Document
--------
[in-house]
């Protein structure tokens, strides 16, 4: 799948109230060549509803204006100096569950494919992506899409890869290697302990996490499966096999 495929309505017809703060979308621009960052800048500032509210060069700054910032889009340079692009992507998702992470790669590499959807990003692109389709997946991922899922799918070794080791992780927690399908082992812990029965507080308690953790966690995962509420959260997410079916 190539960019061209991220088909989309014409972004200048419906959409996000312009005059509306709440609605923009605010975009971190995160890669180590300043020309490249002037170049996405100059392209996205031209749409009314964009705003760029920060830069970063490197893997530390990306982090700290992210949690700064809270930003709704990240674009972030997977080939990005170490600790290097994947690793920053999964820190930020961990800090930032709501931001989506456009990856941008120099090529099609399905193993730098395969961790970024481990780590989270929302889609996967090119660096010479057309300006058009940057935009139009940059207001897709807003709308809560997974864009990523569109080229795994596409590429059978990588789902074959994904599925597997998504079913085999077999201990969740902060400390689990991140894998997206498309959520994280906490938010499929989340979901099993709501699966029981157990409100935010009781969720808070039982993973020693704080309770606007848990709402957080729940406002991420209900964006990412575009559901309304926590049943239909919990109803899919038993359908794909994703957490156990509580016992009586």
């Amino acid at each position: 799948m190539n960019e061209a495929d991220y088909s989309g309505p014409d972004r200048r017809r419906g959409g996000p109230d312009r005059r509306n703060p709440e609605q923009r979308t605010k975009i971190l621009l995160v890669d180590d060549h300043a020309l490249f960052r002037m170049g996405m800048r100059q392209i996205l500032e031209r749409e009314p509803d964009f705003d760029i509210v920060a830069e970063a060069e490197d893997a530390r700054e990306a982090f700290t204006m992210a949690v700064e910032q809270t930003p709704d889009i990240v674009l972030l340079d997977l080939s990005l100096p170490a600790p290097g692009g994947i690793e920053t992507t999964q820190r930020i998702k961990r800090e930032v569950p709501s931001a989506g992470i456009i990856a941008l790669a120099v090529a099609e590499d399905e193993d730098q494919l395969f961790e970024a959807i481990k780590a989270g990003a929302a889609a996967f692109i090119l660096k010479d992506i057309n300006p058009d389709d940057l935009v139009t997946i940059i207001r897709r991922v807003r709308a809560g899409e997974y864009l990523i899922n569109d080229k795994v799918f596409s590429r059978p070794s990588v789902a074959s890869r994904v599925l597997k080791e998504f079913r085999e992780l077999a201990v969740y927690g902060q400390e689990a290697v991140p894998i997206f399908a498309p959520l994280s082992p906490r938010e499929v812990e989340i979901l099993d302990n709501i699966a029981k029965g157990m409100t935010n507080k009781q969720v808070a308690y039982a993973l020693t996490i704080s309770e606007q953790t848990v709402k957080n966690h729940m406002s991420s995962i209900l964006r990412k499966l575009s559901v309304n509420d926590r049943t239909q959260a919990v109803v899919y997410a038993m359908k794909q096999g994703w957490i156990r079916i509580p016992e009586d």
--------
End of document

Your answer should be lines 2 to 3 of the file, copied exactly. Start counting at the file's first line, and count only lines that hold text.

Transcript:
């Protein structure tokens, strides 16, 4: 799948109230060549509803204006100096569950494919992506899409890869290697302990996490499966096999 495929309505017809703060979308621009960052800048500032509210060069700054910032889009340079692009992507998702992470790669590499959807990003692109389709997946991922899922799918070794080791992780927690399908082992812990029965507080308690953790966690995962509420959260997410079916 190539960019061209991220088909989309014409972004200048419906959409996000312009005059509306709440609605923009605010975009971190995160890669180590300043020309490249002037170049996405100059392209996205031209749409009314964009705003760029920060830069970063490197893997530390990306982090700290992210949690700064809270930003709704990240674009972030997977080939990005170490600790290097994947690793920053999964820190930020961990800090930032709501931001989506456009990856941008120099090529099609399905193993730098395969961790970024481990780590989270929302889609996967090119660096010479057309300006058009940057935009139009940059207001897709807003709308809560997974864009990523569109080229795994596409590429059978990588789902074959994904599925597997998504079913085999077999201990969740902060400390689990991140894998997206498309959520994280906490938010499929989340979901099993709501699966029981157990409100935010009781969720808070039982993973020693704080309770606007848990709402957080729940406002991420209900964006990412575009559901309304926590049943239909919990109803899919038993359908794909994703957490156990509580016992009586």
């Amino acid at each position: 799948m190539n960019e061209a495929d991220y088909s989309g309505p014409d972004r200048r017809r419906g959409g996000p109230d312009r005059r509306n703060p709440e609605q923009r979308t605010k975009i971190l621009l995160v890669d180590d060549h300043a020309l490249f960052r002037m170049g996405m800048r100059q392209i996205l500032e031209r749409e009314p509803d964009f705003d760029i509210v920060a830069e970063a060069e490197d893997a530390r700054e990306a982090f700290t204006m992210a949690v700064e910032q809270t930003p709704d889009i990240v674009l972030l340079d997977l080939s990005l100096p170490a600790p290097g692009g994947i690793e920053t992507t999964q820190r930020i998702k961990r800090e930032v569950p709501s931001a989506g992470i456009i990856a941008l790669a120099v090529a099609e590499d399905e193993d730098q494919l395969f961790e970024a959807i481990k780590a989270g990003a929302a889609a996967f692109i090119l660096k010479d992506i057309n300006p058009d389709d940057l935009v139009t997946i940059i207001r897709r991922v807003r709308a809560g899409e997974y864009l990523i899922n569109d080229k795994v799918f596409s590429r059978p070794s990588v789902a074959s890869r994904v599925l597997k080791e998504f079913r085999e992780l077999a201990v969740y927690g902060q400390e689990a290697v991140p894998i997206f399908a498309p959520l994280s082992p906490r938010e499929v812990e989340i979901l099993d302990n709501i699966a029981k029965g157990m409100t935010n507080k009781q969720v808070a308690y039982a993973l020693t996490i704080s309770e606007q953790t848990v709402k957080n966690h729940m406002s991420s995962i209900l964006r990412k499966l575009s559901v309304n509420d926590r049943t239909q959260a919990v109803v899919y997410a038993m359908k794909q096999g994703w957490i156990r079916i509580p016992e009586d």